The idea here is that I can wait for psql to respond, and then I can start my app. I'm still working through some of the details but the script looks like this:

#!/bin/sh
# wait-for-postgres.sh

set -e

cmd="$@"

while ! pg_isready -h "postgres" -p "5432" > /dev/null 2> /dev/null; do
   echo "Connecting to postgres Failed"
   sleep 1
 done

>&2 echo "Postgres is up - executing command"
exec $cmd

Between documentation, and Stack Overflow, I was able to piece together a shell script to use the pg_isready command to determine if the postgres container is accepting connections or not. Once it is, then I can pass any command that will execute, and become PID 1 because I'm using exec $cmd to run npm test.

Modifications

I did need to modify some things. I was originally using the alpine image which is using Busy Box, a super lightweight Linux flavor. The difficulty I had was that I needed to install the postgres tooling to have the pg_isready function available. I switched to the slim image, and modified my Dockerfile a bit.

FROM node:7.7.2-slim

RUN apt-get update && apt-get install -f -y postgresql-client
COPY package.json /tmp/package.json
RUN cd /tmp && npm install --quiet
RUN mkdir -p /usr/app && cp -a /tmp/node_modules /usr/app

WORKDIR /usr/app
COPY ./ /usr/app/
ENTRYPOINT ["./wait-for-postgres.sh"]

Three main changes:

  1. Changing to the node:7.7.2-slim image to have more Linux tools available.
  2. RUN apt-get update && apt-get install -f -y postgresql-client is run to install the tooling needed for the wait-for-postgres.sh script to work.
  3. ENTRYPOINT ["./wait-for-postgres.sh"] to run the shell script, and then whatever command I pass to it is run once the loop exits in the script.

Now - I have the ability to run npm run dev or npm test and know that postgres is ready to go.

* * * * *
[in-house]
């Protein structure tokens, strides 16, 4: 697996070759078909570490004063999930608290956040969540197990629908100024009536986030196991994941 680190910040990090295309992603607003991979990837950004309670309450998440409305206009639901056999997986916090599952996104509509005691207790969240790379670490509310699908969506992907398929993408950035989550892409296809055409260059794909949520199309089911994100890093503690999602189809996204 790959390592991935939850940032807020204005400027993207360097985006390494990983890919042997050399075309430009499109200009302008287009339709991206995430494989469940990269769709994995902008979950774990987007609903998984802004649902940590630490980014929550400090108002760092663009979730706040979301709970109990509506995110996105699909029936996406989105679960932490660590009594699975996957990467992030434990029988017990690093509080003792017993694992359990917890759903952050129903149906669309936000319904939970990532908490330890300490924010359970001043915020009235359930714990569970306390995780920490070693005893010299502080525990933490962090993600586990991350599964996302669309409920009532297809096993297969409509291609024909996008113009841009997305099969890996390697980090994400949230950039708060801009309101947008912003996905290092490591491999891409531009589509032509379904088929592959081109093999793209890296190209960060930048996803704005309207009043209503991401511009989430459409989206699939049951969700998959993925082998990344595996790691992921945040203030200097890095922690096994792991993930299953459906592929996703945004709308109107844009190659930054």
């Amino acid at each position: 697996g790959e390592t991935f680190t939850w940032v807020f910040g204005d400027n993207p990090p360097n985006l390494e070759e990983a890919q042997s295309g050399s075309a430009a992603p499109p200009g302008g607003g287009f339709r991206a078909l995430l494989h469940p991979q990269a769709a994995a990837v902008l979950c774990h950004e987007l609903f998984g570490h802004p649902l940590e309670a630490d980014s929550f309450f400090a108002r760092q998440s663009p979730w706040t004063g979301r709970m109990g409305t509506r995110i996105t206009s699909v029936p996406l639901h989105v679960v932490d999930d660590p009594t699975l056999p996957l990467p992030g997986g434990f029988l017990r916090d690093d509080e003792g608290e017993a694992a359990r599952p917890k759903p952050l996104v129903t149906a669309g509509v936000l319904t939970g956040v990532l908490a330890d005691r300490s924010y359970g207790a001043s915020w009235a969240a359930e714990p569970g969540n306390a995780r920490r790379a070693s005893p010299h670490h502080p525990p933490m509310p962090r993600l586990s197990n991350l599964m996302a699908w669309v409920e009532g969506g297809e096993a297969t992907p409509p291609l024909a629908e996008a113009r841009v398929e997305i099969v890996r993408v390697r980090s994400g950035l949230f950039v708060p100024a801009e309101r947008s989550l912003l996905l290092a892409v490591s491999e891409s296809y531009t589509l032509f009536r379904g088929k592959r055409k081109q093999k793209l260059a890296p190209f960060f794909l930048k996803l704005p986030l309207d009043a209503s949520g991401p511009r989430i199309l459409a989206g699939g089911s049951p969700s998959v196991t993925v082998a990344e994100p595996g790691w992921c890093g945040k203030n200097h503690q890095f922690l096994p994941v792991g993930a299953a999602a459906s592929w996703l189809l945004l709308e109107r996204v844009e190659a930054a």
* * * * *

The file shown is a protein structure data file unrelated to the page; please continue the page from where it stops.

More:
Wrap up

I'm still working on things - but wanted to share this first. E.g. - test that the tables are also setup before executing the app, explore better retry logic in the node app itself, and probably more - but this works.

It's exciting to learn about everything Docker and how to deliver on Codeship. Like everything, there are ups and downs, so to speak. At times the debugging can be tedious, but it's a small price to pay for learning this.

Looking forward to your comments - here or @kellyjandrews on Twitter.

Discussion

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flaviorodr profile image
Flavio

Thanks. It is weird docker website has so little information about this. Control startup order is a big thing! For me at least.

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kellyjandrews profile image
Kelly Andrews Author

You probably want to use something like "healthcheck" now -
docs.docker.com/engine/reference/b...

Boot order is very important indeed!

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holmberd profile image
Dag Holmberg

Note here is that the "condition" under depends_on is no longer supported in docker-compose v.3, see docs.docker.com/compose/compose-fi...